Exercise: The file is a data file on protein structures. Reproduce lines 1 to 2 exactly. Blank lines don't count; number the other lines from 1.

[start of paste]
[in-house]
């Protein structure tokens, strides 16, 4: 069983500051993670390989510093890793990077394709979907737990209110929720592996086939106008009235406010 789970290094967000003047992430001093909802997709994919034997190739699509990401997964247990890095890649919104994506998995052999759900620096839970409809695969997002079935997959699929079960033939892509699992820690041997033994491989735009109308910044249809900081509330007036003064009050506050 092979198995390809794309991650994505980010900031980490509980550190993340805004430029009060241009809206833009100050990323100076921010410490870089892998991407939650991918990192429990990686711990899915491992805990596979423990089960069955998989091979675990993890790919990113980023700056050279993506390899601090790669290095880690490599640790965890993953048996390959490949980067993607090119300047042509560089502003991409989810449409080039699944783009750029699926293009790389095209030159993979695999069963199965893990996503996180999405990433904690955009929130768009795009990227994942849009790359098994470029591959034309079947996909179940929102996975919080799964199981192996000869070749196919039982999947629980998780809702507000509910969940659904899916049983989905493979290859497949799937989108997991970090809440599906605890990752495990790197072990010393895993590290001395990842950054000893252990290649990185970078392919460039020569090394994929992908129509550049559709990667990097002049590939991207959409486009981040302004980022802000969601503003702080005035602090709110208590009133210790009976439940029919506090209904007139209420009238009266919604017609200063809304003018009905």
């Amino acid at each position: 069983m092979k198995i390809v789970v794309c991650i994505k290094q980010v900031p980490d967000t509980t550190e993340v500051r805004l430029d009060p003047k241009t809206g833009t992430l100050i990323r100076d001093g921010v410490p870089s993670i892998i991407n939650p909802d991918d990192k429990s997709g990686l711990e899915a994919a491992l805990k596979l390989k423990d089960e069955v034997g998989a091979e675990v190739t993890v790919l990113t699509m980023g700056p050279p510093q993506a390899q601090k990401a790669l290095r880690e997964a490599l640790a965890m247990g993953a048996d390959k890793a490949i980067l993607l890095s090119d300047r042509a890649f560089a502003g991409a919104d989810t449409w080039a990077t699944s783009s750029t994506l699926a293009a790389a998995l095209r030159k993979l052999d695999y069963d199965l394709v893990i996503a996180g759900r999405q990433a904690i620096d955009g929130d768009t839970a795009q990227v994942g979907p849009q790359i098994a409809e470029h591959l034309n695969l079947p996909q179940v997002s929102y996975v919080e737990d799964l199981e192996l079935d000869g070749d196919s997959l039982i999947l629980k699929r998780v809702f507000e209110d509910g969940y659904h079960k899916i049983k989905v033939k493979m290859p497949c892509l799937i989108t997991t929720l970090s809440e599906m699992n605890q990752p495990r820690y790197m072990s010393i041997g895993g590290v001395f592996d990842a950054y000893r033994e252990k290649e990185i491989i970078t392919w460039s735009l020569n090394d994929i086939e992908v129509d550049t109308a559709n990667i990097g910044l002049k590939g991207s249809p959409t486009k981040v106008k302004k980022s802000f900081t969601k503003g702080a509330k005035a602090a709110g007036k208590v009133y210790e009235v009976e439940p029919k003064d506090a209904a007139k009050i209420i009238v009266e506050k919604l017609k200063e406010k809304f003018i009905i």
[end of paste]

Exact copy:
[in-house]
């Protein structure tokens, strides 16, 4: 069983500051993670390989510093890793990077394709979907737990209110929720592996086939106008009235406010 789970290094967000003047992430001093909802997709994919034997190739699509990401997964247990890095890649919104994506998995052999759900620096839970409809695969997002079935997959699929079960033939892509699992820690041997033994491989735009109308910044249809900081509330007036003064009050506050 092979198995390809794309991650994505980010900031980490509980550190993340805004430029009060241009809206833009100050990323100076921010410490870089892998991407939650991918990192429990990686711990899915491992805990596979423990089960069955998989091979675990993890790919990113980023700056050279993506390899601090790669290095880690490599640790965890993953048996390959490949980067993607090119300047042509560089502003991409989810449409080039699944783009750029699926293009790389095209030159993979695999069963199965893990996503996180999405990433904690955009929130768009795009990227994942849009790359098994470029591959034309079947996909179940929102996975919080799964199981192996000869070749196919039982999947629980998780809702507000509910969940659904899916049983989905493979290859497949799937989108997991970090809440599906605890990752495990790197072990010393895993590290001395990842950054000893252990290649990185970078392919460039020569090394994929992908129509550049559709990667990097002049590939991207959409486009981040302004980022802000969601503003702080005035602090709110208590009133210790009976439940029919506090209904007139209420009238009266919604017609200063809304003018009905």